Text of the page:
Emotiva make a wide range of stereo and home cinema amps, ranging from the budget BasX A-100 at only £350 through a massively flexible multi-channel amps, to the XPA-DR1 differential reference Monoblocks at £1700 each.
They're all what you'd expect from Emotiva. Solid, no-nonsense, great value, high-performing bits of kit.
But depending on whether you're a stereo purist, a movie fan, or you love streaming live concerts, and, of course, depending on your budget, Emotiva might be just what you're looking for, or might not really be the right option. Let's step through the range.
The Emotiva BasX Range - *sadly now discontinued!*
The clue is in the title. This is a basic range. But don't be mislead - although the pricing is keen, the performance is exceptional.
The £600 integrated is a solid performer, and with an FM radio, phono stage, headphone amp, on-board DAC and optional Bluetooth receiver, it's got plenty of features.
As a feature-rich, entry level amp, it's hard to beat.
The preamp is basically the integrated without the output stage. It's a solid performer. The DAC is pretty decent for the money, and is the only real weakness in what is otherwise a very capable preamp.
The A-100 Stereo Flex amplifier is an interesting beast. It only has a single input, and no DAC, no phono stage. So in that respect it's not actually very flexible at all. Where it does get its flexibility is it's potential as a zone amplifier. It can be daisy-chained, and also switch on when it senses a signal. However what it is is a ridiculously good piece of amplification for the money - it'll wipe the floor with the competition, if all you have is a single line-level input. The headphone amplifier is also exceptionally good - being driven directly from the main output stage, like the integrated amplifiers of the 70s ad 80s.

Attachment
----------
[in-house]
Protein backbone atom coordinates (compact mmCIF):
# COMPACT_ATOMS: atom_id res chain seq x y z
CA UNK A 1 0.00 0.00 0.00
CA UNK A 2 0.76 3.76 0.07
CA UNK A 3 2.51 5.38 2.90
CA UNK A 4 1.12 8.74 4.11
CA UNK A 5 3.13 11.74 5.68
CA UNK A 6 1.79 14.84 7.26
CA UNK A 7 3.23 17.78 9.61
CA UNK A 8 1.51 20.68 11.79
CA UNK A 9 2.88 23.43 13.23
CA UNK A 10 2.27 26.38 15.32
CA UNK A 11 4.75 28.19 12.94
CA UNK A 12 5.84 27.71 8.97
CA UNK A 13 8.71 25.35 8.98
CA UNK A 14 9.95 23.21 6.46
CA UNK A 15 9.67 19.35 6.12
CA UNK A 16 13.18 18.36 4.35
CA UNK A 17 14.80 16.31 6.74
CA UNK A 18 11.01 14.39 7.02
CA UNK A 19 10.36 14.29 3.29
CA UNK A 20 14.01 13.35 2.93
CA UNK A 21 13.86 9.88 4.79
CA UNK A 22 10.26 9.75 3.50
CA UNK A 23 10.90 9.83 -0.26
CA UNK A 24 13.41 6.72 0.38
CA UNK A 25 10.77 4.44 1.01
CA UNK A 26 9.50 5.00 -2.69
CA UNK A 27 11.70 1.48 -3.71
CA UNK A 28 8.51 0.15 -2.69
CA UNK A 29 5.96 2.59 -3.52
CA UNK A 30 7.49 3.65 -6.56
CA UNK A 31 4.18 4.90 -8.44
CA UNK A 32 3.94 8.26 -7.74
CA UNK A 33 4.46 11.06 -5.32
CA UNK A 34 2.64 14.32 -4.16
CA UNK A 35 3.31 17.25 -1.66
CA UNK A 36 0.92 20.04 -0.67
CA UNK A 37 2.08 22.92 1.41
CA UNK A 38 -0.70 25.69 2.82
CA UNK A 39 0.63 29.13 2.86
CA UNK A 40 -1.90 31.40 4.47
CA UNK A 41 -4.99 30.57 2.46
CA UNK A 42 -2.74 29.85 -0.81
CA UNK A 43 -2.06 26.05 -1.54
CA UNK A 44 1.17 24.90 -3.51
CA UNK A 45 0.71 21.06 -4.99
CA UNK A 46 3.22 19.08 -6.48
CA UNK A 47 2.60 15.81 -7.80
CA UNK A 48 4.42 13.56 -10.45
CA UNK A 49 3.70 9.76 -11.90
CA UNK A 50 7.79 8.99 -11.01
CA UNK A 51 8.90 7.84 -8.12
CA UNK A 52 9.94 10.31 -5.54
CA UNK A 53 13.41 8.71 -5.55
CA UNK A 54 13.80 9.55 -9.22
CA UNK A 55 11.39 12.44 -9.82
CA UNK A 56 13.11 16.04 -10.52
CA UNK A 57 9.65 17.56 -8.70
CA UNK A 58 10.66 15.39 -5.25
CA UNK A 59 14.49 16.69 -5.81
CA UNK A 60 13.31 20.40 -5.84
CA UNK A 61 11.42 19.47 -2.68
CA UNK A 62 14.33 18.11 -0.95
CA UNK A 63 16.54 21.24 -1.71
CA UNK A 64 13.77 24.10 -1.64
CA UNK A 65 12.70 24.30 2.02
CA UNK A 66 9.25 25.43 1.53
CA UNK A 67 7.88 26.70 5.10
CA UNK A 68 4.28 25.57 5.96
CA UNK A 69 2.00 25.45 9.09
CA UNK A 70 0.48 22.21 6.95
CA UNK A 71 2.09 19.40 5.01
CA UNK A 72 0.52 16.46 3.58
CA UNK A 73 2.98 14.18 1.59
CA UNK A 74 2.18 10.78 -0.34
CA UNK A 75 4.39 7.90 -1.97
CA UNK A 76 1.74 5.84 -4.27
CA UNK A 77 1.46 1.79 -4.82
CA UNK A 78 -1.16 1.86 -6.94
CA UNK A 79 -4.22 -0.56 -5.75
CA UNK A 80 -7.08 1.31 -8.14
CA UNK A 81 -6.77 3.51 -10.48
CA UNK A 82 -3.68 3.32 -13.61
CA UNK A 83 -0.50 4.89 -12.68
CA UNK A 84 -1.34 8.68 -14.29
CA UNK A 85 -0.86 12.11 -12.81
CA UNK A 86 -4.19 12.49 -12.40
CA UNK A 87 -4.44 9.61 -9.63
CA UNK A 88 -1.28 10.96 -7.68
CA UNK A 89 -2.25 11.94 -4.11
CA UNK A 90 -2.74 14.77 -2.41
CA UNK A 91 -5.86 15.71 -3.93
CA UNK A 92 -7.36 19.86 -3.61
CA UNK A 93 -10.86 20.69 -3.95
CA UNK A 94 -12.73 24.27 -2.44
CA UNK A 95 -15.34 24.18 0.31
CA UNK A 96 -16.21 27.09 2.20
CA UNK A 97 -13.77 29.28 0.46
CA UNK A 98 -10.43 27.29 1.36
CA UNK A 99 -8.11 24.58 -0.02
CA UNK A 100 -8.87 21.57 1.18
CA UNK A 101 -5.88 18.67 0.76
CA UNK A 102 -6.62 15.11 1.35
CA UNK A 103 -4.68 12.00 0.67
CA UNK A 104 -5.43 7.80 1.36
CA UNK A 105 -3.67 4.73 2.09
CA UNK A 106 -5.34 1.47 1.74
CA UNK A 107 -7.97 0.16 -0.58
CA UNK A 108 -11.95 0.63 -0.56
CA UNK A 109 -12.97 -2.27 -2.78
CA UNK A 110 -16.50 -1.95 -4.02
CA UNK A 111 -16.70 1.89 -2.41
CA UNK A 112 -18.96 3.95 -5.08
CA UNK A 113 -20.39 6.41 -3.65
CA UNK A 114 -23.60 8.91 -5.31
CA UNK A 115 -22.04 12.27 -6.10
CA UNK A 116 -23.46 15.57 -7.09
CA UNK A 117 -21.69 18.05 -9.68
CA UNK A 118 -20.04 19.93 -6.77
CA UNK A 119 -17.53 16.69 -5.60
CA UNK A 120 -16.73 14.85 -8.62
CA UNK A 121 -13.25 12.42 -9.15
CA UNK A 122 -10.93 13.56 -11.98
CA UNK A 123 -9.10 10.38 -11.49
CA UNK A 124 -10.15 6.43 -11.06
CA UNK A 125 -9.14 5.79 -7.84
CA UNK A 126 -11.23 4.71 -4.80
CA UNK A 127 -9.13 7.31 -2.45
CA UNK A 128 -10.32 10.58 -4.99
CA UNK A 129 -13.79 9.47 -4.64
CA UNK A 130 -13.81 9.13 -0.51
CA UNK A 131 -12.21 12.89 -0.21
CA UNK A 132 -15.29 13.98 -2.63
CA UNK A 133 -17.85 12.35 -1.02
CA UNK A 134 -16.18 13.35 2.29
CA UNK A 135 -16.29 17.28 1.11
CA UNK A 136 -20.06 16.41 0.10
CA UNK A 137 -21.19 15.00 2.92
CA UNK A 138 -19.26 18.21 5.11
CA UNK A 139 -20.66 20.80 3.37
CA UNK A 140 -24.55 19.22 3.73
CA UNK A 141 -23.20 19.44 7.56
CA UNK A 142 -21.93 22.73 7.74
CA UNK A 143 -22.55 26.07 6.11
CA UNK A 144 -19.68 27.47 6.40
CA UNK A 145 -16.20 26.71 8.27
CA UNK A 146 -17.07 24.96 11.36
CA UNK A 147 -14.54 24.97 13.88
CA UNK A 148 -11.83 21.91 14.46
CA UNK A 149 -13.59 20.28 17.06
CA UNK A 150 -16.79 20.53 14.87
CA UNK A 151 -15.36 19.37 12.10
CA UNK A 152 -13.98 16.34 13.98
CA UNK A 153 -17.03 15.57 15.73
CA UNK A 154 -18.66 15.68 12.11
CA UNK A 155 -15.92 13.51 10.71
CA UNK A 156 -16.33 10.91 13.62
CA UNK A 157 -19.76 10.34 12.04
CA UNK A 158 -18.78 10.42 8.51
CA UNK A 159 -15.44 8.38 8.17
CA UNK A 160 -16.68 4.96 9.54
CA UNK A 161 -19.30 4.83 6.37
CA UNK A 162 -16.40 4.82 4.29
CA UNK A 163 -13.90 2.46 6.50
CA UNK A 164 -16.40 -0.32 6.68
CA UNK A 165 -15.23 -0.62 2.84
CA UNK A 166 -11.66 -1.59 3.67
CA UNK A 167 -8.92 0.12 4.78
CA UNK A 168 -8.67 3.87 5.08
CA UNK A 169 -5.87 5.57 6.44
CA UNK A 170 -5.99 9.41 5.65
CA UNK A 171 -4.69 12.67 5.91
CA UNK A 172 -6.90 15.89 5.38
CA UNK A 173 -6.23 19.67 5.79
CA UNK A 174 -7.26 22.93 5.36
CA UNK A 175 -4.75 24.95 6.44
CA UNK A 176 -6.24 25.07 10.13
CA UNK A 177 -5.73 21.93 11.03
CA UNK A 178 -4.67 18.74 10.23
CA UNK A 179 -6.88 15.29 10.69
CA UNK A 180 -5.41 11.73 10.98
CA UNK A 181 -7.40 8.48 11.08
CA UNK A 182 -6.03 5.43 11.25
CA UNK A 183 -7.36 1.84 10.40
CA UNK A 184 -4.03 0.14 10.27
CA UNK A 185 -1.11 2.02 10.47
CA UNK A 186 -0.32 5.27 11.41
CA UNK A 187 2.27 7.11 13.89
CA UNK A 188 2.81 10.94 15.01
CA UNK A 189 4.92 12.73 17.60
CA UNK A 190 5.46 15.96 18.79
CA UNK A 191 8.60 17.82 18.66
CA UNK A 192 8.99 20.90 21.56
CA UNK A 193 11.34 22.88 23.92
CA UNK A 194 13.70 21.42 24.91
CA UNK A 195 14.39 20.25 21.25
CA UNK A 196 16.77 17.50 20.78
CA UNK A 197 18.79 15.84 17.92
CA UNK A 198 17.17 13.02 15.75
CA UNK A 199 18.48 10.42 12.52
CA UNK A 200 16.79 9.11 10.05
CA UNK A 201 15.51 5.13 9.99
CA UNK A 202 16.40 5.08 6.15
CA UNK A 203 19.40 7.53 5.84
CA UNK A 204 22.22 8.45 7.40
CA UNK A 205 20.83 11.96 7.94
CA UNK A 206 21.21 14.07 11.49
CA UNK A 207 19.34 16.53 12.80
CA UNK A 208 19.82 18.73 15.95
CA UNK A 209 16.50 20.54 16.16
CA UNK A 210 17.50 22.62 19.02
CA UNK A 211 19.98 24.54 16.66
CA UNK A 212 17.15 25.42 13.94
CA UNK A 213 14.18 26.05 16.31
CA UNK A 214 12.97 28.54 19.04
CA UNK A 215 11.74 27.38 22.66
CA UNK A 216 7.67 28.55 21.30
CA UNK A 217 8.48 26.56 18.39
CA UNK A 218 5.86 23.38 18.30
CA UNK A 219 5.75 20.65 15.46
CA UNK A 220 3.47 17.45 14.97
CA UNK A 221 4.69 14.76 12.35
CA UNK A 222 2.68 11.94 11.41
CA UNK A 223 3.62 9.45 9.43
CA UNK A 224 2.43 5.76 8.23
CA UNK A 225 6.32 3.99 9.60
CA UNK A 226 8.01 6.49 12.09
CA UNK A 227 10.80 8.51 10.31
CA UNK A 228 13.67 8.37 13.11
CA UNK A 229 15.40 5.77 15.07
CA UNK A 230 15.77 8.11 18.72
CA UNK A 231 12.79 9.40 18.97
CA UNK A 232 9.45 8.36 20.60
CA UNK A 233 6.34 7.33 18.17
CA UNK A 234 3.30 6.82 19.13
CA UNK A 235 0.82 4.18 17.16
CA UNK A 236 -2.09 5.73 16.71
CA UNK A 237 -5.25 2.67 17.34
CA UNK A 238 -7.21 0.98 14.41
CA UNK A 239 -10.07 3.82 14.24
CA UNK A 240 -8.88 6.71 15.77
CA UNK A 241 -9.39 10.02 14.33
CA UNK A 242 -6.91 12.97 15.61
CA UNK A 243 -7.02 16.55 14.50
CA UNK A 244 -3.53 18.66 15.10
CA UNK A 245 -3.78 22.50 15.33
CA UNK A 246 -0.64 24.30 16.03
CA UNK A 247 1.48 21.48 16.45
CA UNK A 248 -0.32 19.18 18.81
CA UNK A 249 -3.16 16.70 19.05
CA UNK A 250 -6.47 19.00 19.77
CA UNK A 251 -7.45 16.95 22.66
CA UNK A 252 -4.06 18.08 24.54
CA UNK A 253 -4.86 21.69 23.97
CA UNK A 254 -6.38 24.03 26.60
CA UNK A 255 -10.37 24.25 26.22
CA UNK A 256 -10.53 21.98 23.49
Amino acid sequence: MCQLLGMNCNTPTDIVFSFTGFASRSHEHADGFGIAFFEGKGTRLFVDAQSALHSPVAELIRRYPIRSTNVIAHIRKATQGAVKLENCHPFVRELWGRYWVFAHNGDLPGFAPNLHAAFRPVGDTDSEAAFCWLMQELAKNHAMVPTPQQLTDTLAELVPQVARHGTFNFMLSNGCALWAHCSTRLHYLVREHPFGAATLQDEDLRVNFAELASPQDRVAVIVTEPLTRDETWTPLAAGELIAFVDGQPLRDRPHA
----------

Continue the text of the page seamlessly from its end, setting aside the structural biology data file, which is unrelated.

The stereo power amplifiers - the A150 and A300 are not, in our view, alike. The A150 is adequate. Like all Emotiva kit, it does offer good value for money, and if all you need is a bit of two-channel amplification for a zone, or to go with some other existing pre-amp, or add two more channels to a 5.1 setup, it's a worth a look, but frankly the Parasound Zamp v.3 may well be a better bet. The PT-100/A-150 combo isn't sufficiently better than the integrated to merit the extra spend. The A-300, however, is terrific, and the PT-100/A-300 is giant killer, at just over £1000.
The multi-channel BASX amps are great - the 8 channel in particular is useful for running a bunch of stereo zones, and the 5 and 7 channel amps are perfect for multi-channel music, when combined with a processor
Stealth PA1Another odd one - this is a balanced monoblock class D amplifier, for £350 - £700 for a pair. Sounds like a bargain, but you'll need a balance preamp to go with it, and fine though the XSP-1 Gen2 is, you're now in territory where, frankly, there are compelling alternatives in both valve and solid state. You might also prefer a class A or A/B amplifier design in a system at this level. Our verdict: consider, but probably pass.
XPA Gen3 Fully Modular Amplifier PlatformWhen you get to the XPA platform, you're in the territory of really great performance for multi-channel music and home theater.
The concept of the platform is to add amplificaton modules to taste - the chassis accepts up to 7 modules, and can be added to as needed.
If you want a pure two-channel stereo system, I'd probably look elsewhere - Primare, Parasound, or Ming Da might provide a more compelling story at this price point, although the venerable Herb Reichert in Stereophile disagrees with me, but once you're thinking about home cinema, or multi-channel music, unless your budget is very very generous, Emotiva really hits the sweet spot.
In addition to the modular option, there's the XPA-11 and 9 - great for 7.1.2, 712.4, 5.1.4 or 5.1.6 syetems
XPA Gen3 Differential Reference Amps
Honestly, again, for a dedicated two channel system, I'm not convinced the top-of-the range Emotiva ampliifcaton is the place to look. However, for a high quality multi channel music or movie setup, these are as good as you'll get for the money.
ConclusionSo - are Emotiva amplifiers good? Well - as usual, the honest answer is "it depends". At the budget end of the spectrum, no, they're not just good, they're very good indeed. Not uniformly so, but at this price point, an unquestionable thumbs up.
The next level up is offers an attractive bang for buck for home cinema and multi-channel music. If you're a stereo purist, we'd advise you to look elsewhere, but for live concerts, sports events, and movies, they pack a hell of a punch, and have a degree of flexibility, and just sheer number of options for channels makes them our go-to choice.The Class D monoblock is worth passing on, and the A-100 could either be great or just not quite right, depending on your needs.Of course, we're always happy to chat through your needs and options, or arrange a demo - just give us a call, or drop us a note.